WHILE Tyson's decision to suspend purchases of cattle fed zilpaterol hydrochloride (Zilmax, Merck Animal Health) garnered much attention last week, beef industry leaders and experts were discussing the role of beta-agonists in cattle feeding just prior to Tyson's potentially game-changing announcement.
Spearheaded by an industry working group formed earlier in the year, the beef checkoff convened a forum at the Cattle Industry Summer Conference that discussed issues ranging from the physiological effects of beta-agonists to animal welfare and consumer perceptions.
"We convened experts across the beef supply chain who have conducted extensive research on beta-agonists and engaged cattle feeding and animal health experts who have many years of experience using these products," National Cattlemen's Beef Assn. (NCBA) chief executive officer Forrest Roberts, co-moderator of the forum, said. "We will continue these efforts until we have solid answers to these questions."
Panelists featured leading animal scientists alongside cattle feeders and product experts who each discussed the use of beta-agonists, outlining the product category as another tool that helps producers produce more pounds of beef with the same or fewer resources than would be necessary absent the product's use. Using the products, however, comes with both intended and unintended consequences — or what one speaker referred to as "trade-offs."
Prior to the Tyson announcement, producer consensus pointed to a presumption that the benefits of feeding beta-agonists outweighed the possible unintended consequences.
Colorado State University animal scientist Daryl Tatum summed up those benefits simply: Beta-agonists increase muscle growth at the expense of fat and other tissues.
Describing a meta-analysis of published data showing the effects of ractopamine and zilpaterol on beef production and carcass traits, Tatum said studies have found that feeding beta-agonists can increase dressing percentage between 0.20% and 1.56%. That improvement is largely a function of an increase in carcass weight of 13.8-28.5 lb.
Additionally, studies have shown that the additive can increase rib-eye area by 0.29-1.08 sq. in. while decreasing fat thickness at the 12th rib by 0.01-0.03 in. Anecdotal evidence suggests the possibility of reduced marbling, although Tatum said the data don't necessarily support that presumption or the related assertion made in consumer media earlier in the year that "beef is losing its flavor."
Ultimately, Tatum said the biggest effect of feeding beta-agonists, from a practical sense, is reflected in data on saleable meat yield. According to the meta-analysis, trimmed subprimal weights increase between 4.9 lb. and 32.5 lb. when cattle are finished on the additive.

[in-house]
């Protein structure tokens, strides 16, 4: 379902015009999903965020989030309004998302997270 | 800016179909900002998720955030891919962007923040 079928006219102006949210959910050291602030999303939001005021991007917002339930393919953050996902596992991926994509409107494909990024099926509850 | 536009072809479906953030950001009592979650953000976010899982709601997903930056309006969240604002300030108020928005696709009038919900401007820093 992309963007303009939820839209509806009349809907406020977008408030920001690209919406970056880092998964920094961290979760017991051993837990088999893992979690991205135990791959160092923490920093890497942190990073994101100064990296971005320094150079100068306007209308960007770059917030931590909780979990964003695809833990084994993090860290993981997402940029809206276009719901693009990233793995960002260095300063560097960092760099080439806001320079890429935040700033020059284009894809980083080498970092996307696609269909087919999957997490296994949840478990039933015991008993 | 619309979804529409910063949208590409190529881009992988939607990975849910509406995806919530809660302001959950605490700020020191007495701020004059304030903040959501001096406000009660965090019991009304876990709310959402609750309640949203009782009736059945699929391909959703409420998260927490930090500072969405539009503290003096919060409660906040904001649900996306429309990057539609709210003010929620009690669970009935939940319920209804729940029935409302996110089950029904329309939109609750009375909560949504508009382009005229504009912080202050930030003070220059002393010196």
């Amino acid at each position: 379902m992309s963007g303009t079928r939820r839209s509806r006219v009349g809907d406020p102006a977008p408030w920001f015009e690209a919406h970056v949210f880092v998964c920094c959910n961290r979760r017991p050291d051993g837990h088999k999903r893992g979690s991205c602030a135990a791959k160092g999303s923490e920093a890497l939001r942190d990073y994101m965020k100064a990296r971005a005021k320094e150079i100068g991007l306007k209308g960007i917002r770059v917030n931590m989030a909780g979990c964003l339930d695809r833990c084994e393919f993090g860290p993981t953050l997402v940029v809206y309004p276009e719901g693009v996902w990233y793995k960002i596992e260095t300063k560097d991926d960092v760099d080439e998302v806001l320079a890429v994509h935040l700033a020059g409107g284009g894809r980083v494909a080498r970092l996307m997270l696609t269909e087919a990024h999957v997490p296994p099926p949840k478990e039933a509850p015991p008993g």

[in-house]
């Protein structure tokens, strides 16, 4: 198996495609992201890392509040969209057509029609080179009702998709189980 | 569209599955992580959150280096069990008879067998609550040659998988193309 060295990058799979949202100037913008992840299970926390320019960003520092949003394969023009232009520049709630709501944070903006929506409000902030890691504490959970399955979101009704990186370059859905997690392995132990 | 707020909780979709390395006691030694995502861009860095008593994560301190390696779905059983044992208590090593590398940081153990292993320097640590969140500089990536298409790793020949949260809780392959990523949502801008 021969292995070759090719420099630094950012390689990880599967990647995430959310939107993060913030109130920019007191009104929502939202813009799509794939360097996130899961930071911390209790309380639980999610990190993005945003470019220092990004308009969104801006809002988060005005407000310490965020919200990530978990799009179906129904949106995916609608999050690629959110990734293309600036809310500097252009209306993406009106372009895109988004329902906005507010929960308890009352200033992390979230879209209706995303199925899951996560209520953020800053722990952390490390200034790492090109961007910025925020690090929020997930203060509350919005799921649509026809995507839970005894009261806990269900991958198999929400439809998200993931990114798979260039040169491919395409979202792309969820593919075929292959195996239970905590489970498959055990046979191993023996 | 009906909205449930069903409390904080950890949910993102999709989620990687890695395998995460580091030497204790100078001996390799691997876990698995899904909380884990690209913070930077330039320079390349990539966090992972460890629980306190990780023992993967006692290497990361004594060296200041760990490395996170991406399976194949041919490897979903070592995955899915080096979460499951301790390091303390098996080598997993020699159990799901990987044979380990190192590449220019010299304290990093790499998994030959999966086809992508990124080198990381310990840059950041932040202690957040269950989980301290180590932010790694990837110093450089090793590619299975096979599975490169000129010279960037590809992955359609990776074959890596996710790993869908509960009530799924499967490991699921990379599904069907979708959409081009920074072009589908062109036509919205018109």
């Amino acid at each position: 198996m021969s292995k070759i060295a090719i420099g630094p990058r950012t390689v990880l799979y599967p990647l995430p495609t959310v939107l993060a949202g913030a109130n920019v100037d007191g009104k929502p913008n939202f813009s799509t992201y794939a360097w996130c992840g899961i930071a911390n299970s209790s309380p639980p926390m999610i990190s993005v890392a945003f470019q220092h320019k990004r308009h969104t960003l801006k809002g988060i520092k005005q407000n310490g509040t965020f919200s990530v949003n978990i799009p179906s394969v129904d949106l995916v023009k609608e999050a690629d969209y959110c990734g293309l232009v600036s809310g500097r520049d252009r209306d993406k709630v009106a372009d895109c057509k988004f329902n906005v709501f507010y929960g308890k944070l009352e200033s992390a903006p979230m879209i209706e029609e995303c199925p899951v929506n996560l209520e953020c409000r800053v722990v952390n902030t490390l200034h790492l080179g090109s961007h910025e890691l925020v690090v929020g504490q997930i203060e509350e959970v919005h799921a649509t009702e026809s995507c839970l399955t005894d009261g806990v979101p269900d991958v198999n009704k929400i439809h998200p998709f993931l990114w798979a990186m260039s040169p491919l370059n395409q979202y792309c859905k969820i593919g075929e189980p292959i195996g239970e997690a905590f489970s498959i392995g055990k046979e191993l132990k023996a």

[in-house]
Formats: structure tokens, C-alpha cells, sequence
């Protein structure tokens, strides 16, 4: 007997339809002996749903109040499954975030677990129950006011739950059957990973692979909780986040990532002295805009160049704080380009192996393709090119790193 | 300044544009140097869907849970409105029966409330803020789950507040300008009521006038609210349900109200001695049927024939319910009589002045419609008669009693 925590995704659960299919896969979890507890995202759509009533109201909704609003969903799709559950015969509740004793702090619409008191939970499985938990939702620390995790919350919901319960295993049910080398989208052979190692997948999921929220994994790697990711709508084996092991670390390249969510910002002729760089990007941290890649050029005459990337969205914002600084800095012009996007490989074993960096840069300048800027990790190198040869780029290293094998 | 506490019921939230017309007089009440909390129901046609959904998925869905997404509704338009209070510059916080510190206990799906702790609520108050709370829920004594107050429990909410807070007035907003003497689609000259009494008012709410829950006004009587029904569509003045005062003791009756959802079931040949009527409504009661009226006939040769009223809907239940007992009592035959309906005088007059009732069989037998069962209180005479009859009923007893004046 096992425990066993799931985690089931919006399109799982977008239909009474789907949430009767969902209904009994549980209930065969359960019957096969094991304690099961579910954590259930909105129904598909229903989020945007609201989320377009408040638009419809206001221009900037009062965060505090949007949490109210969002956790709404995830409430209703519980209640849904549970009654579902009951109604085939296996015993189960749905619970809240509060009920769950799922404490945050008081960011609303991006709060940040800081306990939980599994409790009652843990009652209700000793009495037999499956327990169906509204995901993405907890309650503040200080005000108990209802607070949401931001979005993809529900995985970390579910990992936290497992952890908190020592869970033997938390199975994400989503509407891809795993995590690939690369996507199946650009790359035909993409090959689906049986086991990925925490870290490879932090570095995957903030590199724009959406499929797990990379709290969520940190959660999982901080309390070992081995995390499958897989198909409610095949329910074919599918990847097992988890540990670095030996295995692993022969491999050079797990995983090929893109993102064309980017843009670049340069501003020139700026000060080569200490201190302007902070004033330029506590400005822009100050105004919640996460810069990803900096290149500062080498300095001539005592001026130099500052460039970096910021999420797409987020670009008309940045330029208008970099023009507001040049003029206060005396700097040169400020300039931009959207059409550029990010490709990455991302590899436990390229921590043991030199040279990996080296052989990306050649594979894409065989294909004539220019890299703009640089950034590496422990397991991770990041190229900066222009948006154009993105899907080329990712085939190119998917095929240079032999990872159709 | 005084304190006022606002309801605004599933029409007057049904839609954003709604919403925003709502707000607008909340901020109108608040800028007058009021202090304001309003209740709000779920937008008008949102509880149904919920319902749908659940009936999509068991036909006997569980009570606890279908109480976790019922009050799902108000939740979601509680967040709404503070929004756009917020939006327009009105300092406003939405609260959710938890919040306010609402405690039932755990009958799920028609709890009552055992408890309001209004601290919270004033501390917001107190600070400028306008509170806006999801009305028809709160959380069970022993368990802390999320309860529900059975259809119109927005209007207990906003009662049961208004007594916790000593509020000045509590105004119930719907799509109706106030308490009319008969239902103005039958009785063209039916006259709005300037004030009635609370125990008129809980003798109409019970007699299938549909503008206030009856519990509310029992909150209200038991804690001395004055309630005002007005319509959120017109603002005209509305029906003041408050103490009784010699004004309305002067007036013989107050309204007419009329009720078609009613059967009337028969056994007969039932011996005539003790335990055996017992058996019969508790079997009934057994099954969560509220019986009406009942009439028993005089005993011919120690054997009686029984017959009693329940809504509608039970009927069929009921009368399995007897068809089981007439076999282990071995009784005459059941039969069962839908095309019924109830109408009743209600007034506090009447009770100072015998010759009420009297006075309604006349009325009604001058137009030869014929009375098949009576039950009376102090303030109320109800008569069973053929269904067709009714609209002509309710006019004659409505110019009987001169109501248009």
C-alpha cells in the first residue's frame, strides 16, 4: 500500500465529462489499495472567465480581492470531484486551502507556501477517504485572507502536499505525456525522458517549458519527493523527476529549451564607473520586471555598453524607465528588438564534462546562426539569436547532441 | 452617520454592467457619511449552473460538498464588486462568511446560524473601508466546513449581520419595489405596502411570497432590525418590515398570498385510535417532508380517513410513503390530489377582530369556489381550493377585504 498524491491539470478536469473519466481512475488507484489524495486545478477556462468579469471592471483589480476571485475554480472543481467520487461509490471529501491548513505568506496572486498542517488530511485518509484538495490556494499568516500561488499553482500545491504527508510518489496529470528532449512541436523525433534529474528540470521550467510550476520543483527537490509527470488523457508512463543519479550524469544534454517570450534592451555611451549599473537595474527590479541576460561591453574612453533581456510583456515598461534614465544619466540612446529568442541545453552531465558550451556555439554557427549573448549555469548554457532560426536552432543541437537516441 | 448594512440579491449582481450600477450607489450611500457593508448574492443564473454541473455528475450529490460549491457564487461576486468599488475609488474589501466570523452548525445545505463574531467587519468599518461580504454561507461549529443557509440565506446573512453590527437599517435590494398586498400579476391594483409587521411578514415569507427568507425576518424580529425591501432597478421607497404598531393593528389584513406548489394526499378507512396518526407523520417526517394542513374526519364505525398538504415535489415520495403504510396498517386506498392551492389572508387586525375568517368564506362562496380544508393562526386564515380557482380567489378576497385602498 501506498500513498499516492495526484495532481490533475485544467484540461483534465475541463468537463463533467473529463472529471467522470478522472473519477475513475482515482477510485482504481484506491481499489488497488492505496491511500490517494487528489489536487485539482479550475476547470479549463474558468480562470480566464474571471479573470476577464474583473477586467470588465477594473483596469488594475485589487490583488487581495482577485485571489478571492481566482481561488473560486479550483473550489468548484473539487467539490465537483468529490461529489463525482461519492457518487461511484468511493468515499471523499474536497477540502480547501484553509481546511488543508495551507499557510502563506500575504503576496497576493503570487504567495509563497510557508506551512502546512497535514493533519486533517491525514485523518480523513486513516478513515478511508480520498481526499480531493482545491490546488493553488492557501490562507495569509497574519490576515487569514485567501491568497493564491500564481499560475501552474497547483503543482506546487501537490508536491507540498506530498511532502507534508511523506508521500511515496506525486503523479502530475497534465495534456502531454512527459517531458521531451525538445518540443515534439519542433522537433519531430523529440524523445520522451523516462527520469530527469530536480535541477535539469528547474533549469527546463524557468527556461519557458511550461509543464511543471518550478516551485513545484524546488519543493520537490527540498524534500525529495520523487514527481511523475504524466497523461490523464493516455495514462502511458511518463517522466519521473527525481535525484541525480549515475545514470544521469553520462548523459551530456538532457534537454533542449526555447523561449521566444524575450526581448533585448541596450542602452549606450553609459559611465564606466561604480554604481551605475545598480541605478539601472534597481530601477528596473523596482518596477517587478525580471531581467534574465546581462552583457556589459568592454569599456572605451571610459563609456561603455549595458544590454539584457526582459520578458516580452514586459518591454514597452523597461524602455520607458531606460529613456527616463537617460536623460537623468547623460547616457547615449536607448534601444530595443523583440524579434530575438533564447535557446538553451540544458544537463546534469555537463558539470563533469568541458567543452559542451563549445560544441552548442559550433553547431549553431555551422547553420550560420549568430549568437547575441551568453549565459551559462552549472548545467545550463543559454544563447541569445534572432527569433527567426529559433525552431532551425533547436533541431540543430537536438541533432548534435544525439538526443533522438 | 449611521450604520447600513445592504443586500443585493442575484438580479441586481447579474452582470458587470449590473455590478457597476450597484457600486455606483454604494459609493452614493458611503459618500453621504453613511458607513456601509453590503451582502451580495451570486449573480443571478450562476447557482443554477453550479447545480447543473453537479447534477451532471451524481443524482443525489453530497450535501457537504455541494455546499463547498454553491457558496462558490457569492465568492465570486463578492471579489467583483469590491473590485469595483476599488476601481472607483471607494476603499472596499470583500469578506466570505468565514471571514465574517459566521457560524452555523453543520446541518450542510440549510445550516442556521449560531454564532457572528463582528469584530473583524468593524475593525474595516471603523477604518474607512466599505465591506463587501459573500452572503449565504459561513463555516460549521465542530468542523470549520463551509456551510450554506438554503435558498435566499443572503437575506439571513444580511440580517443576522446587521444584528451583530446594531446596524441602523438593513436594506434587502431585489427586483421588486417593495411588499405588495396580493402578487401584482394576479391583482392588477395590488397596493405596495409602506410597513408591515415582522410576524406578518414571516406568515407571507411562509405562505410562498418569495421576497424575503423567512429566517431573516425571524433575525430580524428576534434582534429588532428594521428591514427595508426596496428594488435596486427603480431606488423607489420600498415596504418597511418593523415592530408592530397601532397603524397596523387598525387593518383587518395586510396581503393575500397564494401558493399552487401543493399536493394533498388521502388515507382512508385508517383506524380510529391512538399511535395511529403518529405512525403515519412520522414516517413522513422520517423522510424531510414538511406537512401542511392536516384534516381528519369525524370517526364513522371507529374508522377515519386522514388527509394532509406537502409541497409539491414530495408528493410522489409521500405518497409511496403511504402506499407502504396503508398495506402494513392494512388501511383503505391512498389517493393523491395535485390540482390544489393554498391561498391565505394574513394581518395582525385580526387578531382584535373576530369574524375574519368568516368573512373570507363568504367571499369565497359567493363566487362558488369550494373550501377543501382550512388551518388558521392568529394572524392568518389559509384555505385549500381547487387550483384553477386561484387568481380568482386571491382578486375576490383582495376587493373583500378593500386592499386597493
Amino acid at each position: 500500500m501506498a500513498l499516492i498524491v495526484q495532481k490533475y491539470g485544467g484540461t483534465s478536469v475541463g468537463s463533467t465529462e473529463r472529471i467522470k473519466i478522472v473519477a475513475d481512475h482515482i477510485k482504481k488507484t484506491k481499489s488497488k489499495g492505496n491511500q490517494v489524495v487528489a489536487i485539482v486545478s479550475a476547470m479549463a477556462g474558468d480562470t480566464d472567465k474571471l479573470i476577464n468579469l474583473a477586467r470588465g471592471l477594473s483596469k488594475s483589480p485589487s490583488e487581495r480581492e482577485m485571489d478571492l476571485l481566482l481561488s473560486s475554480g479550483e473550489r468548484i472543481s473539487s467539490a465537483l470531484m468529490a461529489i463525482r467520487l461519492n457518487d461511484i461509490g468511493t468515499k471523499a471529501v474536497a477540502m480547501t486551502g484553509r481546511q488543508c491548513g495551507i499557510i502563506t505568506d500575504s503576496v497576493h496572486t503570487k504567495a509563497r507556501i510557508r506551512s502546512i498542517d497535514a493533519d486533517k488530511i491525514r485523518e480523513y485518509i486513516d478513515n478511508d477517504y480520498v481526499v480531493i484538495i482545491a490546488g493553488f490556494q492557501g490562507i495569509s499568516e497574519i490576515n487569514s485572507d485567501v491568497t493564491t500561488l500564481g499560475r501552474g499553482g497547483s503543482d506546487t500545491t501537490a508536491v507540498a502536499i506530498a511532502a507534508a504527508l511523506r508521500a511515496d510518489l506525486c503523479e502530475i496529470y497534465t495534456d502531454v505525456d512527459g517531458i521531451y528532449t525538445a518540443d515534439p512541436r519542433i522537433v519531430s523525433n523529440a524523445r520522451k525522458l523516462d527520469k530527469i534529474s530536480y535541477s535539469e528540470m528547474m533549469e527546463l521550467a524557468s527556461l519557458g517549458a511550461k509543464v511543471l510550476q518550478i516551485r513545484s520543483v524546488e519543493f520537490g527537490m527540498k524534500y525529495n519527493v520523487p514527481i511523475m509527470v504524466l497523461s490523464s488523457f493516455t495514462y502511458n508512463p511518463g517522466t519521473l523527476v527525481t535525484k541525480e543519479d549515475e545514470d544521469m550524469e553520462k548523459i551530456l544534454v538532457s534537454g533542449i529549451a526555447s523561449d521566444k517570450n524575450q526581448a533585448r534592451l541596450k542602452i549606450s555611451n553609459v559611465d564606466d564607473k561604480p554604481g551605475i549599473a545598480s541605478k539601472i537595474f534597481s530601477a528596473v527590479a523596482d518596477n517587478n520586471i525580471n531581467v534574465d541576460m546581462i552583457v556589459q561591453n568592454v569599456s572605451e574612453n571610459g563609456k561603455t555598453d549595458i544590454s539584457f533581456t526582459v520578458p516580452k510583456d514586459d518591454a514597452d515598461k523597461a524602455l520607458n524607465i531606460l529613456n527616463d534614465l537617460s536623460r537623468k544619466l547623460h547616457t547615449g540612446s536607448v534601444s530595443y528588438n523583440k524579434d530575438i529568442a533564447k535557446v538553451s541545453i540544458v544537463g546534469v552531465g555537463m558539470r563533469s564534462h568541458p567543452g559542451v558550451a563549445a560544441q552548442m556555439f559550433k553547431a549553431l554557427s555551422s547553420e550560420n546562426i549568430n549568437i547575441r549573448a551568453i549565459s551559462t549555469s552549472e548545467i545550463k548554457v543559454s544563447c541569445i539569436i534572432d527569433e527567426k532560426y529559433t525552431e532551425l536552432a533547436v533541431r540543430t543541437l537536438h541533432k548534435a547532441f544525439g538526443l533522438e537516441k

"To understand the value of the steer, you have to take it apart; the parts are worth different values," Tatum said. "Beta-agonists affect every segment in the beef supply chain in a positive way, from dressing percentage to carcass weight to subprimal yields. We've also seen some evidence that beta-agonists decrease weights of other components, including the hide, liver and kidneys, as well as the percent fat, trim and bone from the carcass."
Tatum did outline some potential concerns for the industry, however. The potential — and largely still unquantified — impact on consumer perceptions about beef, including safety, quality and product integrity, are significant areas of concern for beef marketers.
Any effects on product quality, including tenderness and marbling, could produce potentially long-term effects on beef demand. Use of the products certainly has posed some limitations on the opportunity to expand international markets, with countries such as Russia refusing to purchase meat from animals fed beta-agonists.
"We have to keep the main thing the main thing," Tatum said, quoting author Stephen Covey. "Right now, the main thing for the beef industry is demand."
Consumer demand for beef was one of a few areas of concern outlined by panelists at the forum, but animal welfare concerns were also brought to a head with Tyson's announcement.
The impetus for the forum was an industry working group formed by NCBA and the beef checkoff in April. NCBA senior vice president of research and innovation Bo Reagan told attendees that the group had already analyzed 54 peer-reviewed research trials and summarized the "knowns and unknowns" of beta-agonist use.
Among the unknowns were physiological issues in cattle, including reports of respiratory distress, particularly in hotter climates, behavioral changes such as handling challenges, hoof issues and slight increases in observed death loss.
Reagan noted that after the symposium, which was billed as the first major industry gathering of stakeholders on the issue, the working group will continue efforts to develop research trials that might answer some of the current unknowns, potentially leading to better management practices for beta-agonist use in finishing cattle.
With Tyson's announcement bringing a new sense of urgency to the discussion, the most salient comment of the day may have come from animal welfare expert Temple Grandin. When it comes to animal welfare issues related to beta-agonists, Grandin charged the industry with adopting a simple but direct mandate: "Fix it, or lose it."